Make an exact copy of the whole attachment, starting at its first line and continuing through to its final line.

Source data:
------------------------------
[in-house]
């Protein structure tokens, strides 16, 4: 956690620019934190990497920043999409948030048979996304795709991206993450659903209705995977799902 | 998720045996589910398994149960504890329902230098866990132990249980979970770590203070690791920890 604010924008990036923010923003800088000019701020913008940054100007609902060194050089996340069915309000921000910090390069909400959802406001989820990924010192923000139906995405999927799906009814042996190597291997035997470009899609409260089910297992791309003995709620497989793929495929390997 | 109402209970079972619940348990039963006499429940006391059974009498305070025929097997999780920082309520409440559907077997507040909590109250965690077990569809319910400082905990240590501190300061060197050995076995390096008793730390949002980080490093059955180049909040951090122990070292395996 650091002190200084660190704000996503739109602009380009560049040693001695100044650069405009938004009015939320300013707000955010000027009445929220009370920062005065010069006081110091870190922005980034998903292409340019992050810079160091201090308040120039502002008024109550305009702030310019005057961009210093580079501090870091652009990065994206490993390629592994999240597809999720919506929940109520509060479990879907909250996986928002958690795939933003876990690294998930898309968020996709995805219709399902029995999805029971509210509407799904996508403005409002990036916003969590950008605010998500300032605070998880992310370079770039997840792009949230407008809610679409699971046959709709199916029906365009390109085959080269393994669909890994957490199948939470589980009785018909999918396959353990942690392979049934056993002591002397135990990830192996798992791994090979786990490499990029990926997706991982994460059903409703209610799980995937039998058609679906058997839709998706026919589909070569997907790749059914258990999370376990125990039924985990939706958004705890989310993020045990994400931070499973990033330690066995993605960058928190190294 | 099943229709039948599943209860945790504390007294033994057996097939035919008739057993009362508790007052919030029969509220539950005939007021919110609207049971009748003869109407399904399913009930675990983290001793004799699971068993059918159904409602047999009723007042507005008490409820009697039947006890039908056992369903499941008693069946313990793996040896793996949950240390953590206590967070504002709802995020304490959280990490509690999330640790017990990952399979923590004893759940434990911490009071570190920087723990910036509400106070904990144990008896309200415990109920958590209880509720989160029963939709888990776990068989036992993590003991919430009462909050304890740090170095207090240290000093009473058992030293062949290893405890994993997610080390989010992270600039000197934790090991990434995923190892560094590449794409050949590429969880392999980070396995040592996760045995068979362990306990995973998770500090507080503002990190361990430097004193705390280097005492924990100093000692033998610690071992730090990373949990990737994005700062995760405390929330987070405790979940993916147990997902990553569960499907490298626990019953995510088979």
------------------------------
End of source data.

[in-house]
């Protein structure tokens, strides 16, 4: 956690620019934190990497920043999409948030048979996304795709991206993450659903209705995977799902 | 998720045996589910398994149960504890329902230098866990132990249980979970770590203070690791920890 604010924008990036923010923003800088000019701020913008940054100007609902060194050089996340069915309000921000910090390069909400959802406001989820990924010192923000139906995405999927799906009814042996190597291997035997470009899609409260089910297992791309003995709620497989793929495929390997 | 109402209970079972619940348990039963006499429940006391059974009498305070025929097997999780920082309520409440559907077997507040909590109250965690077990569809319910400082905990240590501190300061060197050995076995390096008793730390949002980080490093059955180049909040951090122990070292395996 650091002190200084660190704000996503739109602009380009560049040693001695100044650069405009938004009015939320300013707000955010000027009445929220009370920062005065010069006081110091870190922005980034998903292409340019992050810079160091201090308040120039502002008024109550305009702030310019005057961009210093580079501090870091652009990065994206490993390629592994999240597809999720919506929940109520509060479990879907909250996986928002958690795939933003876990690294998930898309968020996709995805219709399902029995999805029971509210509407799904996508403005409002990036916003969590950008605010998500300032605070998880992310370079770039997840792009949230407008809610679409699971046959709709199916029906365009390109085959080269393994669909890994957490199948939470589980009785018909999918396959353990942690392979049934056993002591002397135990990830192996798992791994090979786990490499990029990926997706991982994460059903409703209610799980995937039998058609679906058997839709998706026919589909070569997907790749059914258990999370376990125990039924985990939706958004705890989310993020045990994400931070499973990033330690066995993605960058928190190294 | 099943229709039948599943209860945790504390007294033994057996097939035919008739057993009362508790007052919030029969509220539950005939007021919110609207049971009748003869109407399904399913009930675990983290001793004799699971068993059918159904409602047999009723007042507005008490409820009697039947006890039908056992369903499941008693069946313990793996040896793996949950240390953590206590967070504002709802995020304490959280990490509690999330640790017990990952399979923590004893759940434990911490009071570190920087723990910036509400106070904990144990008896309200415990109920958590209880509720989160029963939709888990776990068989036992993590003991919430009462909050304890740090170095207090240290000093009473058992030293062949290893405890994993997610080390989010992270600039000197934790090991990434995923190892560094590449794409050949590429969880392999980070396995040592996760045995068979362990306990995973998770500090507080503002990190361990430097004193705390280097005492924990100093000692033998610690071992730090990373949990990737994005700062995760405390929330987070405790979940993916147990997902990553569960499907490298626990019953995510088979």